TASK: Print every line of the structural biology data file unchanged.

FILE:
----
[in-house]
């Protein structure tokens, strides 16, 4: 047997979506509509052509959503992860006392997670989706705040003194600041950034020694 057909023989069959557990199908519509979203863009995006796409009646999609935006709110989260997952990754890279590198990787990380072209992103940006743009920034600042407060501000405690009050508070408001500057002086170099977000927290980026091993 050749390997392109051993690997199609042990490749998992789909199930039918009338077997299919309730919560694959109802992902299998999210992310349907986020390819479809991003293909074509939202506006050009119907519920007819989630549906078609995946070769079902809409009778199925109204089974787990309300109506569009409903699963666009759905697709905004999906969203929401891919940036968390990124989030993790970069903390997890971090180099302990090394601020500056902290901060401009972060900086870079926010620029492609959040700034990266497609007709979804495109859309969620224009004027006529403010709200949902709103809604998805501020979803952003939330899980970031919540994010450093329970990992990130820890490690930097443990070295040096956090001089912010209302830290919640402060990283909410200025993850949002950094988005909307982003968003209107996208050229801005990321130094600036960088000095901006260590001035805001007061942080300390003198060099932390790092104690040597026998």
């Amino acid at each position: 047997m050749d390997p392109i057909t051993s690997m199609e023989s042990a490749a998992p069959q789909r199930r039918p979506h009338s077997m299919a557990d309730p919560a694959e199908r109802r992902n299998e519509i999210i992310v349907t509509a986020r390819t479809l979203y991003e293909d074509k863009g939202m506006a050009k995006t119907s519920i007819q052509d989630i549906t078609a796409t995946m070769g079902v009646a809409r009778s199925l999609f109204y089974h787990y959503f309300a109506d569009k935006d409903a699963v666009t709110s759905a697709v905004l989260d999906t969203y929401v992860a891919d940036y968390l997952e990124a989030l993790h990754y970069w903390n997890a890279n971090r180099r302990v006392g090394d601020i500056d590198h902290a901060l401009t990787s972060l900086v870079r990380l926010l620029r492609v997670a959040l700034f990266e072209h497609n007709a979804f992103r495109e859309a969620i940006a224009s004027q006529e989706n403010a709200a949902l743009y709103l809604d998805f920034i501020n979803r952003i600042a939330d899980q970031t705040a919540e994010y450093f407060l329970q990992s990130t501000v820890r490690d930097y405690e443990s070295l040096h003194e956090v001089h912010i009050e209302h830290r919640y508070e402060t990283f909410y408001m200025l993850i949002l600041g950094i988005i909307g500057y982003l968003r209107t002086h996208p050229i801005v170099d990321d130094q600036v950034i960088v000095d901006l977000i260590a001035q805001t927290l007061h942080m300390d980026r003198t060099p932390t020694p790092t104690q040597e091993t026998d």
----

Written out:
[in-house]
């Protein structure tokens, strides 16, 4: 047997979506509509052509959503992860006392997670989706705040003194600041950034020694 057909023989069959557990199908519509979203863009995006796409009646999609935006709110989260997952990754890279590198990787990380072209992103940006743009920034600042407060501000405690009050508070408001500057002086170099977000927290980026091993 050749390997392109051993690997199609042990490749998992789909199930039918009338077997299919309730919560694959109802992902299998999210992310349907986020390819479809991003293909074509939202506006050009119907519920007819989630549906078609995946070769079902809409009778199925109204089974787990309300109506569009409903699963666009759905697709905004999906969203929401891919940036968390990124989030993790970069903390997890971090180099302990090394601020500056902290901060401009972060900086870079926010620029492609959040700034990266497609007709979804495109859309969620224009004027006529403010709200949902709103809604998805501020979803952003939330899980970031919540994010450093329970990992990130820890490690930097443990070295040096956090001089912010209302830290919640402060990283909410200025993850949002950094988005909307982003968003209107996208050229801005990321130094600036960088000095901006260590001035805001007061942080300390003198060099932390790092104690040597026998």
């Amino acid at each position: 047997m050749d390997p392109i057909t051993s690997m199609e023989s042990a490749a998992p069959q789909r199930r039918p979506h009338s077997m299919a557990d309730p919560a694959e199908r109802r992902n299998e519509i999210i992310v349907t509509a986020r390819t479809l979203y991003e293909d074509k863009g939202m506006a050009k995006t119907s519920i007819q052509d989630i549906t078609a796409t995946m070769g079902v009646a809409r009778s199925l999609f109204y089974h787990y959503f309300a109506d569009k935006d409903a699963v666009t709110s759905a697709v905004l989260d999906t969203y929401v992860a891919d940036y968390l997952e990124a989030l993790h990754y970069w903390n997890a890279n971090r180099r302990v006392g090394d601020i500056d590198h902290a901060l401009t990787s972060l900086v870079r990380l926010l620029r492609v997670a959040l700034f990266e072209h497609n007709a979804f992103r495109e859309a969620i940006a224009s004027q006529e989706n403010a709200a949902l743009y709103l809604d998805f920034i501020n979803r952003i600042a939330d899980q970031t705040a919540e994010y450093f407060l329970q990992s990130t501000v820890r490690d930097y405690e443990s070295l040096h003194e956090v001089h912010i009050e209302h830290r919640y508070e402060t990283f909410y408001m200025l993850i949002l600041g950094i988005i909307g500057y982003l968003r209107t002086h996208p050229i801005v170099d990321d130094q600036v950034i960088v000095d901006l977000i260590a001035q805001t927290l007061h942080m300390d980026r003198t060099p932390t020694p790092t104690q040597e091993t026998d």